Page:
Podcast #49

Dr. Yvonne and Dr. Lucy are two emergency vets that have created FlexiVet, a veterinary CPR training service. Dr. Yvonne is Dutch and she worked in both the UK and Australia in general practice and now for many years in emergency. She has her ECC Memberships and she working part-time in emergency and now teaching.

Dr. Lucy is English, graduated in the UK, and worked in the UK and Australia. She started working emergency in 2013 where she met Dr. Yvonne. She also has her ECC Memberships and both Dr. Yvonne and Dr. Lucy have performed the RECOVER Initiative, and they have now created FlexiVet to help veterinary teams across Australia to not only save the lives of their patients, but even more importantly be confident when an arrest occurs and be able to act in a way that leaves the staff and team feeling they did everything they could have, instead of any feels of guilt, helplessness, or despair that often follows the death of a patient.
Working Part-Time vs. Full-Time:
Dog on a mountain
Taking a break, whether it is weekly by working less, or taking more extended breaks, has been vital for Dr. Lucy and Dr. Yvonne in making their career sustainable.
Both Dr. Yvonne and Dr. Lucy work clinically part time, and this is a discussion Dr. Ann has had with them before. “Definitely the only way forward for me was part-time” Dr. Yvonne says, in regards to working shift work and overnights. After a few years the body can’t really handle it anymore. For Dr. Yvonne two 12hr shifts that end at 3am are the limit in terms of her physical and mental health. Dr. Yvonne shares that she sees the same pattern in the young emergency vets that come through, and “it affects you more than you realize.” She stresses the importance of having a good work-life balance, and trying to create a schedule that is both finically feasible but also attainable long term.

Dr. Lucy did full-time nights for 3 years, so is no stranger to working the hard shifts either. She loves the night-time job and the work, and initially she slept very well. Over time however her sleep quality dropped, and by the end of the week she was “bitter and twisted” and “not that nice of a person.”

Dr. Lucy expresses that in emergency, especially referral centres, the cases are all difficult, stressful and emotionally charged. The clients are stressed and emotionally draining, and on-top of this you are working shifts, nights and undesirable hours. Therefore, every hour of work is more mentally draining than a typical hour in day-shift general practice, where you still have the difficult cases, but you also have some less stressful vaccine appointments to break up the tension.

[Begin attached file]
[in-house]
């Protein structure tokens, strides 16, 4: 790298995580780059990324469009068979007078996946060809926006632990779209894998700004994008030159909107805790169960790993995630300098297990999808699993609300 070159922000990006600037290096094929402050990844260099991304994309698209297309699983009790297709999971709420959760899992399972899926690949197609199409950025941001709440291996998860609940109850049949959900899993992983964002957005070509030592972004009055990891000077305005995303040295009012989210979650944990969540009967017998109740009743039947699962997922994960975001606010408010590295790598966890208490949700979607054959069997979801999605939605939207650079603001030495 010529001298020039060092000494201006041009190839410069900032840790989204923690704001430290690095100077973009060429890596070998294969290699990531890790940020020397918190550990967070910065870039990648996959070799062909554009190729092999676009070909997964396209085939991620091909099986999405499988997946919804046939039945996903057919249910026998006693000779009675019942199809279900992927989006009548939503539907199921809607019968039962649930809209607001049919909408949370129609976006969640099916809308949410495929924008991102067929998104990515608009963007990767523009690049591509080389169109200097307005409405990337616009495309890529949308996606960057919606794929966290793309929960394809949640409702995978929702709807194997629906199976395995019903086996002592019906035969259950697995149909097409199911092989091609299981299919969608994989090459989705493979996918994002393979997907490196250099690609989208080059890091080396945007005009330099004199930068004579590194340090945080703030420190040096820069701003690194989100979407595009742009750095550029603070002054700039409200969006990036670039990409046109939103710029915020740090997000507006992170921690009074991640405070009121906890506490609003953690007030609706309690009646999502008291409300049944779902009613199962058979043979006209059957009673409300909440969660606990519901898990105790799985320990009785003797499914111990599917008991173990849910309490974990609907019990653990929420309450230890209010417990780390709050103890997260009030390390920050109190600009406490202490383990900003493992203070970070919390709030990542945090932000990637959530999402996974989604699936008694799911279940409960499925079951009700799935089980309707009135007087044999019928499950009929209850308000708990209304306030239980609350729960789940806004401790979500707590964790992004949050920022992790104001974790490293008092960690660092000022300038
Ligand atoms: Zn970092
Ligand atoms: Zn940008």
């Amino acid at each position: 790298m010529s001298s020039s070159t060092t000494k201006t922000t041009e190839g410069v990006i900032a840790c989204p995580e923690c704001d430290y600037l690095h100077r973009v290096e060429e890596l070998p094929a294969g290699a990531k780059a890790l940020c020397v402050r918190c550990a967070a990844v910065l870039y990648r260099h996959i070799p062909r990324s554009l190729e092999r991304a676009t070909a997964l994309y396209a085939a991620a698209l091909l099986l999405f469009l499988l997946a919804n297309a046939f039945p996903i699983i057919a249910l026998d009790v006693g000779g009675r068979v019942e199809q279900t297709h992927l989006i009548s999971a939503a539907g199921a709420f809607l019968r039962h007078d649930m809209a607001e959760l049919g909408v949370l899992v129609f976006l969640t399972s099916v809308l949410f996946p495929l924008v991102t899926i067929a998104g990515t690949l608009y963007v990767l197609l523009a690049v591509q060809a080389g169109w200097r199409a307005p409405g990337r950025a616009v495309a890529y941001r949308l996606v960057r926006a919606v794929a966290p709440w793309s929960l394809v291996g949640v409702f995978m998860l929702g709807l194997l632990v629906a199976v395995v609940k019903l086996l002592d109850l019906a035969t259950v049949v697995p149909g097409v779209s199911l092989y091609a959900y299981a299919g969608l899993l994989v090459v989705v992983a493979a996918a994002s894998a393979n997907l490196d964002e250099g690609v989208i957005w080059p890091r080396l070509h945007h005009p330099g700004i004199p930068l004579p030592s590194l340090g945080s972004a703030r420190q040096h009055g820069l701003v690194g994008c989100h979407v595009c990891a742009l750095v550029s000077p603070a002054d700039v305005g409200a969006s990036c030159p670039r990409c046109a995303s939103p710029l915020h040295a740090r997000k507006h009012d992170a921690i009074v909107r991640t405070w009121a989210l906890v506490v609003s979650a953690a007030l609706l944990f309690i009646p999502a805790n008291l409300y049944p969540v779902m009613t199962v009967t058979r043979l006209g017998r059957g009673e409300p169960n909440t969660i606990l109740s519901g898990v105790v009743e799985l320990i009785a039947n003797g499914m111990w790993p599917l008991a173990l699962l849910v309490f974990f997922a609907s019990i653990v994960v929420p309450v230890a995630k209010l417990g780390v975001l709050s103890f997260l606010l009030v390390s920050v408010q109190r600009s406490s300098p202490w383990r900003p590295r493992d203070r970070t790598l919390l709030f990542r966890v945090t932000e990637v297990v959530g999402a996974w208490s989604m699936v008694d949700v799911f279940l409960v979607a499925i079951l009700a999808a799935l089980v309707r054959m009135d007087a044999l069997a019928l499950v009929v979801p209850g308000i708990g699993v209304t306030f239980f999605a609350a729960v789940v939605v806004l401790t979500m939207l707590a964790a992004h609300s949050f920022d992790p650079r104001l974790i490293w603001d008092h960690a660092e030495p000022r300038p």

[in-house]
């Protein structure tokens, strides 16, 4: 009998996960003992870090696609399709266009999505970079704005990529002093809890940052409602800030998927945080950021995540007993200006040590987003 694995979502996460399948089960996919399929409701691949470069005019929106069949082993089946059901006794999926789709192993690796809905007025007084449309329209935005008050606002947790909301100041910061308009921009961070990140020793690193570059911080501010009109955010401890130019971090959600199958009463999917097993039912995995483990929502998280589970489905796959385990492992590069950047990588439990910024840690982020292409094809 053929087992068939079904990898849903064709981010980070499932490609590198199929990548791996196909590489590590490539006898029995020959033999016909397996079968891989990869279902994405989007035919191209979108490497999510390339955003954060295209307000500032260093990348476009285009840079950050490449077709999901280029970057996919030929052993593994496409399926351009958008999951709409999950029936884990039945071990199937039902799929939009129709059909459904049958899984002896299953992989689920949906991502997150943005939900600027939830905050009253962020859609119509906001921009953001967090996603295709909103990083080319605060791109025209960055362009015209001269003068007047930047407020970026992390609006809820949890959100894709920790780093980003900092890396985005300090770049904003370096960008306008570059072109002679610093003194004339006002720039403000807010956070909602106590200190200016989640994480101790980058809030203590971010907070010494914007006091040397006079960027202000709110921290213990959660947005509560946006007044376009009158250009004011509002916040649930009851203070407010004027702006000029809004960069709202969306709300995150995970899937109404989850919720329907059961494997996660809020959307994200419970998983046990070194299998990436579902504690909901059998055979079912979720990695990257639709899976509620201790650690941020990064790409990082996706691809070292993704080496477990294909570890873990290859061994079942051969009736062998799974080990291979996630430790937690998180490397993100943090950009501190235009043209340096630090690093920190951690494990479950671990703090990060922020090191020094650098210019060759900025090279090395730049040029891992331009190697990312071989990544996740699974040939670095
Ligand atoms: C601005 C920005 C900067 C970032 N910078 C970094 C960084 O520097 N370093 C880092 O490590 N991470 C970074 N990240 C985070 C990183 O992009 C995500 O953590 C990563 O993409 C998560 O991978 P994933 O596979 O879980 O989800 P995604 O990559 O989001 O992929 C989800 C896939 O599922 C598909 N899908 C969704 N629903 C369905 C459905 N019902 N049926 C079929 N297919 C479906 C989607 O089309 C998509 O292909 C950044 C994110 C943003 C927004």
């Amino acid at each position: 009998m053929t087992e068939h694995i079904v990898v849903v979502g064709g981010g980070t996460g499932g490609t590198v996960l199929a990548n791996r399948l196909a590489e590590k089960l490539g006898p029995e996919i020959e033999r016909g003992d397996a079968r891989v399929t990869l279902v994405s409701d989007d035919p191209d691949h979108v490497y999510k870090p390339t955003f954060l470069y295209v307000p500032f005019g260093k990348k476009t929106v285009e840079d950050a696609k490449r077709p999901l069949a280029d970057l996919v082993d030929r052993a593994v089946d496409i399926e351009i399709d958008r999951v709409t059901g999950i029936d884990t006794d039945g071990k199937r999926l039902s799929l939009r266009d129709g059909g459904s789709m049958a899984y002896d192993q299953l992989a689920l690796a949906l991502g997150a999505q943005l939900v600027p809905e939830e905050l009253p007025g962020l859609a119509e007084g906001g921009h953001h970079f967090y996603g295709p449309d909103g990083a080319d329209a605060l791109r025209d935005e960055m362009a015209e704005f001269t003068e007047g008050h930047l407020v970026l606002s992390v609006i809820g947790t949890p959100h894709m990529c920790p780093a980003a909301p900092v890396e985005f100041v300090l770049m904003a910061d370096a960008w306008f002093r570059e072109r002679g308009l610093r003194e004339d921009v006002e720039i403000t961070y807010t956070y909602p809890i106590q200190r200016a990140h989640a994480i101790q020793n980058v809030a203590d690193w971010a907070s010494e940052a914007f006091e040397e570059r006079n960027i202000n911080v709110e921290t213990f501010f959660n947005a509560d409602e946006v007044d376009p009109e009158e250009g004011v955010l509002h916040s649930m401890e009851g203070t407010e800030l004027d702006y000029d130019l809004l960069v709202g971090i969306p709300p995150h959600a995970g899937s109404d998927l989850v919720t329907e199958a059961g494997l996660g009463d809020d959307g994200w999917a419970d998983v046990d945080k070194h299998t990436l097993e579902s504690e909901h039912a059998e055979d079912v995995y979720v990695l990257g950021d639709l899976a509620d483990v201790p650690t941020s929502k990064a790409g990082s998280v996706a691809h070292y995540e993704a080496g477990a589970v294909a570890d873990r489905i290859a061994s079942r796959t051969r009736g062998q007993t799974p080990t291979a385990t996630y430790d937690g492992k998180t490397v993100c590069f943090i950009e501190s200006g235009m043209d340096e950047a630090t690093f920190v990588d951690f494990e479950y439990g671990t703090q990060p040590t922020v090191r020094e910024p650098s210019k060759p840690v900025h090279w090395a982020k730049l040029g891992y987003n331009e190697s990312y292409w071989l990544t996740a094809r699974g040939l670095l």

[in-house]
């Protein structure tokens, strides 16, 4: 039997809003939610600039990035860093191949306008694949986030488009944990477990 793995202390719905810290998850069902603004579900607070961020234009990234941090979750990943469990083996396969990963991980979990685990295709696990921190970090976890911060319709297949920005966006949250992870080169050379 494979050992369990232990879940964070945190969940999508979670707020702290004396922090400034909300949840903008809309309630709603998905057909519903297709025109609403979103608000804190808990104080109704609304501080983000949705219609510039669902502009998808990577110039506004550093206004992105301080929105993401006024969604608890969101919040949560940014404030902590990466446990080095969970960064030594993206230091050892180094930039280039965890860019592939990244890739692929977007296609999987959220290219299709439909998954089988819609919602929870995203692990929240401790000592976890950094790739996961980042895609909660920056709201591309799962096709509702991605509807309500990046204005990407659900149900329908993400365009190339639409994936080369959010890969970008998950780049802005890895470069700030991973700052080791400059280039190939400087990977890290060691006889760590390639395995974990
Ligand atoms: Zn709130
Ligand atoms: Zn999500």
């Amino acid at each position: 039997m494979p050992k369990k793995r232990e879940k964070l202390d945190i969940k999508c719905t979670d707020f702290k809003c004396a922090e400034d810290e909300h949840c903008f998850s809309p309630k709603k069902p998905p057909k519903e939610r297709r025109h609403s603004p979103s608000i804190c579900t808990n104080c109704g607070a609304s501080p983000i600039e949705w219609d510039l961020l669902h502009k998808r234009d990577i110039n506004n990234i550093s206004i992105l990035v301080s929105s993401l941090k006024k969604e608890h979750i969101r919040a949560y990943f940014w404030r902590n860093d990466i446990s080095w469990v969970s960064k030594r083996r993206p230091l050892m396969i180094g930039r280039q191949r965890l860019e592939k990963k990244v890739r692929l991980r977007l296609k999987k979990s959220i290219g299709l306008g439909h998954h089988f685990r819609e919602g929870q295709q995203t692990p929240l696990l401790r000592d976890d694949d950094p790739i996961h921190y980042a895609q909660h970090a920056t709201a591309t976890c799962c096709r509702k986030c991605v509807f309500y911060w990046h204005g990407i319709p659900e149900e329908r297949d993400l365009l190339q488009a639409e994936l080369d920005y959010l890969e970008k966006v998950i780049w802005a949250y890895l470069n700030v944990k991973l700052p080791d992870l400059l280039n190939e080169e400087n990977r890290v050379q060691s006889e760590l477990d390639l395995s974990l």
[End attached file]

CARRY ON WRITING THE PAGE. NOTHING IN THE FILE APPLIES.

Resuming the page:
This leads to a situation where full-time hours in GP may be much more sustainable than full-time hours, especially night shifts, in emergency and referral hospitals.

This added stress, seen in both GP and emergency centres, especially when vets are working more than full-time either from staying late or picking up extra shifts due to the high demand for vets right now, leads to significant burn-out and vets leaving the profession. Dr. Yvonne feels it's a huge shame that so many vets, because we have issues saying no and setting limits, work until they are completely burned out and leave the profession. Instead, try early to create a sustainable work situation!

Dr. Yvonne, Dr. Lucy and Dr. Ann have all taken large (multi-month) breaks in their careers to travel or do different things, to get a break and ‘reset’.

Financially, working part-time is just not feasible for some. Dr. Yvonne shares some strategies such as living outside the city and commuting in to have lower cost of living, or having something else on side whether that is part-time GP along with part-time emergency, working for boards or government, vaccine clinics, etc. Or, another possibility is to start your own side business as Dr. Lucy and Dr. Yvonne have done with FlexiVet!
FlexiVet Training- Logistics of Starting a Business:
Dr. Yvonne and Dr. Lucy from FlexiVet Training.
Dr. Yvonne and Dr. Lucy from FlexiVet Training.
“We had to figure it all out because neither of us knew anything about business.” Dr. Lucy and Dr. Yvonne both had no information, no knowledge, no background and no training in starting a business. So, they started with a good accountant who helped direct them and provided advice. They then had to address issues such as getting a logo, a business name, licences, etc.

When these budding founders of FlexiVet first met with the account, she initially informed them that most businesses that fail are partnerships, and that friendships can often fall apart. The accountant then had them go and sleep on it for a bit, to determine if they felt their friendship could handle a business partnership.

There are many different ways that a business partnership can be ‘set up’, and FlexiVet opted for a ‘Limited Company’ and they had a “Partnership Agreement” created. This basically is an agreement outlining what happens to the business if the relationship dissolves, if a partner dies, one goes “off their trolly”, etc. The choice of a Limited Company was such that it allowed the business to be a separate entity from either Dr. Lucy or Dr. Yvonne as individuals.